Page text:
One of the most frustrating things to hear during the job search is, “You’re overqualified.” You would think that would be a good thing. The company is getting someone who can hit the ground running and take it to the next level and any number of other platitudes that makes overqualified desirable. So why isn’t it?
Fear. They are worried the job will bore you or that it is a temporary fix until you find something better. They don’t want to invest time and energy when they think they will lose you. So your job is to convince them otherwise. Here are 5 tips to manage questions about being overqualified:
- Take salary off the table. Make it clear that you are flexible and that what you earned in the past is not relevant to your current job search.
- Address the potential concerns up front. Bring up the topic first. Ask the interviewer if he or she has any concerns about you performing in the role, then highlight your accomplishments, flexibility, and ability to thrive in a team environment.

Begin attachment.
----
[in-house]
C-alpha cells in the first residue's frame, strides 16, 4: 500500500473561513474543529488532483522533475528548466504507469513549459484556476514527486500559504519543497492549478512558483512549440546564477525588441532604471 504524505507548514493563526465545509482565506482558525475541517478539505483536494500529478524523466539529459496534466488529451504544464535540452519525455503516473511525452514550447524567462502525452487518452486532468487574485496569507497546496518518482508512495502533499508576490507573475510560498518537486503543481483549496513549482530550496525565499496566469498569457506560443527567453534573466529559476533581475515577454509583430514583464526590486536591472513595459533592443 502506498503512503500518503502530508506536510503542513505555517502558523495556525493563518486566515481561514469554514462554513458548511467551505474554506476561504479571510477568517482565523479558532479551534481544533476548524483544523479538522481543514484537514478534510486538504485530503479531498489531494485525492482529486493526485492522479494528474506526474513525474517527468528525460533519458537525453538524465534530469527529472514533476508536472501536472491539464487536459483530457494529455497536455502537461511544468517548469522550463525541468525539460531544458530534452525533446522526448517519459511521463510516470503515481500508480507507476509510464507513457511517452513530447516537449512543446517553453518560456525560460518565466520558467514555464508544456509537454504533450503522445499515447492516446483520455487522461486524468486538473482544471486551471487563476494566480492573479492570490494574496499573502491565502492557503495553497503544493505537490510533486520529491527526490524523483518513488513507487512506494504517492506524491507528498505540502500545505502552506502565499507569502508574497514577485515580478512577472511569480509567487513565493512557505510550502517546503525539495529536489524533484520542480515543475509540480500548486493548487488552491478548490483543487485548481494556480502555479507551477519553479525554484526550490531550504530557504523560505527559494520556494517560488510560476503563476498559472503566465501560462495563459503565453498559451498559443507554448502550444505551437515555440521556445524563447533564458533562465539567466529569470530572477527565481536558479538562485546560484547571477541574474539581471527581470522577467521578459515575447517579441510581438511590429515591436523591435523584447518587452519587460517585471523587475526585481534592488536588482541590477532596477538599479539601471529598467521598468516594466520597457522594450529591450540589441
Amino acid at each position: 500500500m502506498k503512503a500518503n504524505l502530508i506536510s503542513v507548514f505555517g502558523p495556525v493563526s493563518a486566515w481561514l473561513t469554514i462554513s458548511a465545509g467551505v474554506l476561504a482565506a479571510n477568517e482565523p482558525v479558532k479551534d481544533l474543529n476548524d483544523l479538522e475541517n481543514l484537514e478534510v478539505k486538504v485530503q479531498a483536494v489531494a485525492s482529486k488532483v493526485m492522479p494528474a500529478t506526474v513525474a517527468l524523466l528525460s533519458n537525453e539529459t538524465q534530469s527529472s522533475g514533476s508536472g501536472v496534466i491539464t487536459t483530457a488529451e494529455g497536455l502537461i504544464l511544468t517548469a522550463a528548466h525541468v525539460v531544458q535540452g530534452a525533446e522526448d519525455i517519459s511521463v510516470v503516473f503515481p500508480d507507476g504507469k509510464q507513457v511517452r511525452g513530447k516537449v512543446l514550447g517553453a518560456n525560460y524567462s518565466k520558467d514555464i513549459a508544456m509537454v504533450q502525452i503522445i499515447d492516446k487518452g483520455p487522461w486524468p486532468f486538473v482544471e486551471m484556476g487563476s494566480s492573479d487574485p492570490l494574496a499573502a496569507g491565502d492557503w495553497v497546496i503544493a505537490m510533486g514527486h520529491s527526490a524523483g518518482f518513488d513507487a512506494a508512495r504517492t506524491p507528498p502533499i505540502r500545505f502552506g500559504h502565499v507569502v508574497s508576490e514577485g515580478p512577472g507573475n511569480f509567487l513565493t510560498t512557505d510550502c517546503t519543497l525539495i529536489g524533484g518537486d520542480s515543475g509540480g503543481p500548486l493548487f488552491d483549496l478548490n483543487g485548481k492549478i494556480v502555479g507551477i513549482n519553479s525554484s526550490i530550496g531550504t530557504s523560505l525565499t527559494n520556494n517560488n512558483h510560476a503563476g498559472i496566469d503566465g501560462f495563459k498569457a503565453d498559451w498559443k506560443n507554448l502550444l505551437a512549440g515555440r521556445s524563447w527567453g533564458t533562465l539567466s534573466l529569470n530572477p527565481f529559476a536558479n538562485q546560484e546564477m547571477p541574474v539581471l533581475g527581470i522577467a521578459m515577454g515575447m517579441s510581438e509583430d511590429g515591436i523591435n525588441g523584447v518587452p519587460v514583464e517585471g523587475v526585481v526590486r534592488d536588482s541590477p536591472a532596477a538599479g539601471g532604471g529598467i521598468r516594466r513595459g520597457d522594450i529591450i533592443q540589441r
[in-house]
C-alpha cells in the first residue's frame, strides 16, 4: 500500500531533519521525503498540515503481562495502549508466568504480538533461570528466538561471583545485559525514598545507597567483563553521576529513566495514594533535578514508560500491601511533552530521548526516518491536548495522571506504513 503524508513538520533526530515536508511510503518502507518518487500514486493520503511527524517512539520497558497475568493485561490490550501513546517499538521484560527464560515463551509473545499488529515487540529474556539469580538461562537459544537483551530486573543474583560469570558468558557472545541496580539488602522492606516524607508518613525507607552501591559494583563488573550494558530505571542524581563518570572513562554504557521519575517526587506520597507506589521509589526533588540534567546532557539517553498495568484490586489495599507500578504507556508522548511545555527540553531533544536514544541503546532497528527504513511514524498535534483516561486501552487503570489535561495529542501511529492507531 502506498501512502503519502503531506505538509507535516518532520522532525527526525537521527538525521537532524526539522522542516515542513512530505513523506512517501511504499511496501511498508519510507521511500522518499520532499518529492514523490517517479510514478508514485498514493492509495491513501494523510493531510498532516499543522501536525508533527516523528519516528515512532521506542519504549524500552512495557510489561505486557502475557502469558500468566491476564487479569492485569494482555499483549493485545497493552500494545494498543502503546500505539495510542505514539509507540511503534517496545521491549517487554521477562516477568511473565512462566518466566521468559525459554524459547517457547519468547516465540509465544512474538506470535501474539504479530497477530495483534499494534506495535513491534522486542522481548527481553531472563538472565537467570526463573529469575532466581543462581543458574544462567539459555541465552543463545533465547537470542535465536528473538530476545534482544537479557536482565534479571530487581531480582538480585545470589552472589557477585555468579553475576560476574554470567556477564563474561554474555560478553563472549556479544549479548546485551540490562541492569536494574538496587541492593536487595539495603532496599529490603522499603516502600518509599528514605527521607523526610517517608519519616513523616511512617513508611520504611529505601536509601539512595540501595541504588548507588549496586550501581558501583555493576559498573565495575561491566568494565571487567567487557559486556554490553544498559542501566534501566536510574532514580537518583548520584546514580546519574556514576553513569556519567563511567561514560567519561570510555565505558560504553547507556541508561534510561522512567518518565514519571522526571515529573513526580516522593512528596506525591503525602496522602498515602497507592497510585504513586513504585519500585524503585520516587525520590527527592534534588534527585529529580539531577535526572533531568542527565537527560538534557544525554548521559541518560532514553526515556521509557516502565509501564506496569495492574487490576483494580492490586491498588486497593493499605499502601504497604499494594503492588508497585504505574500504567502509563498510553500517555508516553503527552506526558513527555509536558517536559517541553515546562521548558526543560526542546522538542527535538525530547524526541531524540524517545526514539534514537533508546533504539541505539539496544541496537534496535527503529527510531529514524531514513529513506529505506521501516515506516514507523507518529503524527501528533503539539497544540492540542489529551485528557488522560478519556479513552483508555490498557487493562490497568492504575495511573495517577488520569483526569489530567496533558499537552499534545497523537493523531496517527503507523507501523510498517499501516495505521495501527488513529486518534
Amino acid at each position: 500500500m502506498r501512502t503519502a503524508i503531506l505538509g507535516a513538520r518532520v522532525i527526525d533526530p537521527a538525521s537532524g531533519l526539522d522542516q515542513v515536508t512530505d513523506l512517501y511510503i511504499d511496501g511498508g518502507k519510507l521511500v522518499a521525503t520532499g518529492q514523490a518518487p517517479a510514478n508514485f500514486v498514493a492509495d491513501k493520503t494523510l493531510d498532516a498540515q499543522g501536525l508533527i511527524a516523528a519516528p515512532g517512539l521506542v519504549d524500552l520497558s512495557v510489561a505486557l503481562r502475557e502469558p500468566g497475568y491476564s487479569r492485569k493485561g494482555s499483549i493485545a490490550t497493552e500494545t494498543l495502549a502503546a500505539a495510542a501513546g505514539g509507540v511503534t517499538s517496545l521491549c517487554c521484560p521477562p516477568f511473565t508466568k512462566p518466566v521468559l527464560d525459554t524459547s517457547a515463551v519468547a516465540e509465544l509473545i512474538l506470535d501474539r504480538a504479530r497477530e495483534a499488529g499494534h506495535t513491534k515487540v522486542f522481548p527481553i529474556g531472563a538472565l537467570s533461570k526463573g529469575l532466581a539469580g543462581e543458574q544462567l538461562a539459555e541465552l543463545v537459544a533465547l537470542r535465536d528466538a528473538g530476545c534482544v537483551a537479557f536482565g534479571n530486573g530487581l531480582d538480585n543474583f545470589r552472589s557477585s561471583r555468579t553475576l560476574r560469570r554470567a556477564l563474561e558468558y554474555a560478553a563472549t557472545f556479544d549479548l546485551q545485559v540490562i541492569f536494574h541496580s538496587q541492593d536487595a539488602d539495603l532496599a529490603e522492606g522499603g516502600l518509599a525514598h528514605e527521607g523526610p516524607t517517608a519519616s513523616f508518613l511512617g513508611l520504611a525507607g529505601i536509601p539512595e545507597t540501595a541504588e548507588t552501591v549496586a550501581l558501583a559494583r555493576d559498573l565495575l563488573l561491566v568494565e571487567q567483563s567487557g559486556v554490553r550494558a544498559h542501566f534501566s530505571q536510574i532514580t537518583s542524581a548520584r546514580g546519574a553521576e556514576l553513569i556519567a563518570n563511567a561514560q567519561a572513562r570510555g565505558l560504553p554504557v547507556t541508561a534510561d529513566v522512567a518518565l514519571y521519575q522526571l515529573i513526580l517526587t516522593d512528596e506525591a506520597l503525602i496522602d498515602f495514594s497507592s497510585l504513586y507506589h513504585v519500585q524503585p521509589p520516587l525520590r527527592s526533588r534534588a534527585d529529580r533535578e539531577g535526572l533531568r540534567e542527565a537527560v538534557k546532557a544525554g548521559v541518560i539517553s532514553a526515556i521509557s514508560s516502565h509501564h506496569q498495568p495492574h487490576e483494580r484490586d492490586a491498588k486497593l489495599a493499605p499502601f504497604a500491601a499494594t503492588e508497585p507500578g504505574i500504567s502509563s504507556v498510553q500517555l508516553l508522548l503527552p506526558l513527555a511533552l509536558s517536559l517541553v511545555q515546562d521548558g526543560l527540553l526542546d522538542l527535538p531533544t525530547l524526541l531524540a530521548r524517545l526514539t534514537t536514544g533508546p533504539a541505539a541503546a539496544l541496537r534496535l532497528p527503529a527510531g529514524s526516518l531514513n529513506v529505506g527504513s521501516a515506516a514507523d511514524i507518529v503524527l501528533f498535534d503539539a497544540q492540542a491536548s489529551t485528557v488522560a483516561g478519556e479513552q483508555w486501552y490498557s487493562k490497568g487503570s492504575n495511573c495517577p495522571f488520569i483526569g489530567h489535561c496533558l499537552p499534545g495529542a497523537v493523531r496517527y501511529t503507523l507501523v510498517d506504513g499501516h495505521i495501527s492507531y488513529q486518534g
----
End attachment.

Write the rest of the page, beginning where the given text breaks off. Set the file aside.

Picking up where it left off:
- Explain your reasons. Tell the interviewer your reasons for being interested in the role, even though it appears that you are overqualified for it. Convince them this is a lifestyle choice or a passion project. Tell them the truth and they will believe you. If it is not the truth, they will likely see through it.
- Lighten your résumé. Consider removing dates or positions from your résumé so you don’t overwhelm the interviewer with your experience.
- Be humble. Reassure the interviewer that though you are an experienced candidate, you realize that you have to prove it to each employer.
When it comes to resume challenges, the best way to tackle these problems is to be straightforward and honest with your interviewer. Remember to be vulnerable and open – that’s how you nail the interview.